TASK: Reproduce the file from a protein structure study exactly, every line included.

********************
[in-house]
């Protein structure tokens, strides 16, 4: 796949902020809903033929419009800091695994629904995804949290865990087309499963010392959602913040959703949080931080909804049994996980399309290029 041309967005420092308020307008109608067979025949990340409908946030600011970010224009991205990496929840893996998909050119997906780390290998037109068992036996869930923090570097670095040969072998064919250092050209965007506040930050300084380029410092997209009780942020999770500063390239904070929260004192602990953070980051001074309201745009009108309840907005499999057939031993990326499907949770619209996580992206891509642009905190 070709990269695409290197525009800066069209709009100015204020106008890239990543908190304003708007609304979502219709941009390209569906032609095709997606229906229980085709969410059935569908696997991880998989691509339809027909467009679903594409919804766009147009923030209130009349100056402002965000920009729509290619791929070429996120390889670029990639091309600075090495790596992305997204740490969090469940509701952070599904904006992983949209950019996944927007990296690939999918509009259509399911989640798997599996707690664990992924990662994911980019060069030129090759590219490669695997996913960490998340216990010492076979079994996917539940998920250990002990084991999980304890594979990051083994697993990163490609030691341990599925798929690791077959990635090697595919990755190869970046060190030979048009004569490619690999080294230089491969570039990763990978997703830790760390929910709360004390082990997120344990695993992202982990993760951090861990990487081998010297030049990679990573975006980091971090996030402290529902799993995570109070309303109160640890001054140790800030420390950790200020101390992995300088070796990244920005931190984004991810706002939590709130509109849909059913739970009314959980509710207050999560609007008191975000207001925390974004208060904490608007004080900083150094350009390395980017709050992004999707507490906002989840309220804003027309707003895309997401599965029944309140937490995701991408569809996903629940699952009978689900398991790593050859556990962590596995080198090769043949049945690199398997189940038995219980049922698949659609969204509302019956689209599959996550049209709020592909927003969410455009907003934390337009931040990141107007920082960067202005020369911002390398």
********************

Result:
[in-house]
């Protein structure tokens, strides 16, 4: 796949902020809903033929419009800091695994629904995804949290865990087309499963010392959602913040959703949080931080909804049994996980399309290029 041309967005420092308020307008109608067979025949990340409908946030600011970010224009991205990496929840893996998909050119997906780390290998037109068992036996869930923090570097670095040969072998064919250092050209965007506040930050300084380029410092997209009780942020999770500063390239904070929260004192602990953070980051001074309201745009009108309840907005499999057939031993990326499907949770619209996580992206891509642009905190 070709990269695409290197525009800066069209709009100015204020106008890239990543908190304003708007609304979502219709941009390209569906032609095709997606229906229980085709969410059935569908696997991880998989691509339809027909467009679903594409919804766009147009923030209130009349100056402002965000920009729509290619791929070429996120390889670029990639091309600075090495790596992305997204740490969090469940509701952070599904904006992983949209950019996944927007990296690939999918509009259509399911989640798997599996707690664990992924990662994911980019060069030129090759590219490669695997996913960490998340216990010492076979079994996917539940998920250990002990084991999980304890594979990051083994697993990163490609030691341990599925798929690791077959990635090697595919990755190869970046060190030979048009004569490619690999080294230089491969570039990763990978997703830790760390929910709360004390082990997120344990695993992202982990993760951090861990990487081998010297030049990679990573975006980091971090996030402290529902799993995570109070309303109160640890001054140790800030420390950790200020101390992995300088070796990244920005931190984004991810706002939590709130509109849909059913739970009314959980509710207050999560609007008191975000207001925390974004208060904490608007004080900083150094350009390395980017709050992004999707507490906002989840309220804003027309707003895309997401599965029944309140937490995701991408569809996903629940699952009978689900398991790593050859556990962590596995080198090769043949049945690199398997189940038995219980049922698949659609969204509302019956689209599959996550049209709020592909927003969410455009907003934390337009931040990141107007920082960067202005020369911002390398």